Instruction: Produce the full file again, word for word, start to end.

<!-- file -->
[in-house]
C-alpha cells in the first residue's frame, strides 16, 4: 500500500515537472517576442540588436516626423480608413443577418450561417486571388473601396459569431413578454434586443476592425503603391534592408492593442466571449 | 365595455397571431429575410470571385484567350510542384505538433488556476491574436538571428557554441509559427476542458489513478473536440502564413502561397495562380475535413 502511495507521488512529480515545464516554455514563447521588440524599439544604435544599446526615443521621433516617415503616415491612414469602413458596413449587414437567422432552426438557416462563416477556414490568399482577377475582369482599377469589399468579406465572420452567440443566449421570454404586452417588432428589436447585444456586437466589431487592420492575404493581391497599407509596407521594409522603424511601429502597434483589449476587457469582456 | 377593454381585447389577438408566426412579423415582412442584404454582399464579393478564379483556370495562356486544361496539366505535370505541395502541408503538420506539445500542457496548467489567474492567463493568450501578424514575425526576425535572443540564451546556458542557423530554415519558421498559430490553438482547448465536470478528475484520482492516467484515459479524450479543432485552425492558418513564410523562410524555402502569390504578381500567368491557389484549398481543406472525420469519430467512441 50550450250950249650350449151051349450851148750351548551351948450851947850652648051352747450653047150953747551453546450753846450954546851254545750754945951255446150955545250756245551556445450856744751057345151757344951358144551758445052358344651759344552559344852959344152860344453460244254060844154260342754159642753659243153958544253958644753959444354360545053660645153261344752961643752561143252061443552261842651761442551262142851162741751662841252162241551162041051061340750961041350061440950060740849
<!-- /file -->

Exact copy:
[in-house]
C-alpha cells in the first residue's frame, strides 16, 4: 500500500515537472517576442540588436516626423480608413443577418450561417486571388473601396459569431413578454434586443476592425503603391534592408492593442466571449 | 365595455397571431429575410470571385484567350510542384505538433488556476491574436538571428557554441509559427476542458489513478473536440502564413502561397495562380475535413 502511495507521488512529480515545464516554455514563447521588440524599439544604435544599446526615443521621433516617415503616415491612414469602413458596413449587414437567422432552426438557416462563416477556414490568399482577377475582369482599377469589399468579406465572420452567440443566449421570454404586452417588432428589436447585444456586437466589431487592420492575404493581391497599407509596407521594409522603424511601429502597434483589449476587457469582456 | 377593454381585447389577438408566426412579423415582412442584404454582399464579393478564379483556370495562356486544361496539366505535370505541395502541408503538420506539445500542457496548467489567474492567463493568450501578424514575425526576425535572443540564451546556458542557423530554415519558421498559430490553438482547448465536470478528475484520482492516467484515459479524450479543432485552425492558418513564410523562410524555402502569390504578381500567368491557389484549398481543406472525420469519430467512441 50550450250950249650350449151051349450851148750351548551351948450851947850652648051352747450653047150953747551453546450753846450954546851254545750754945951255446150955545250756245551556445450856744751057345151757344951358144551758445052358344651759344552559344852959344152860344453460244254060844154260342754159642753659243153958544253958644753959444354360545053660645153261344752961643752561143252061443552261842651761442551262142851162741751662841252162241551162041051061340750961041350061440950060740849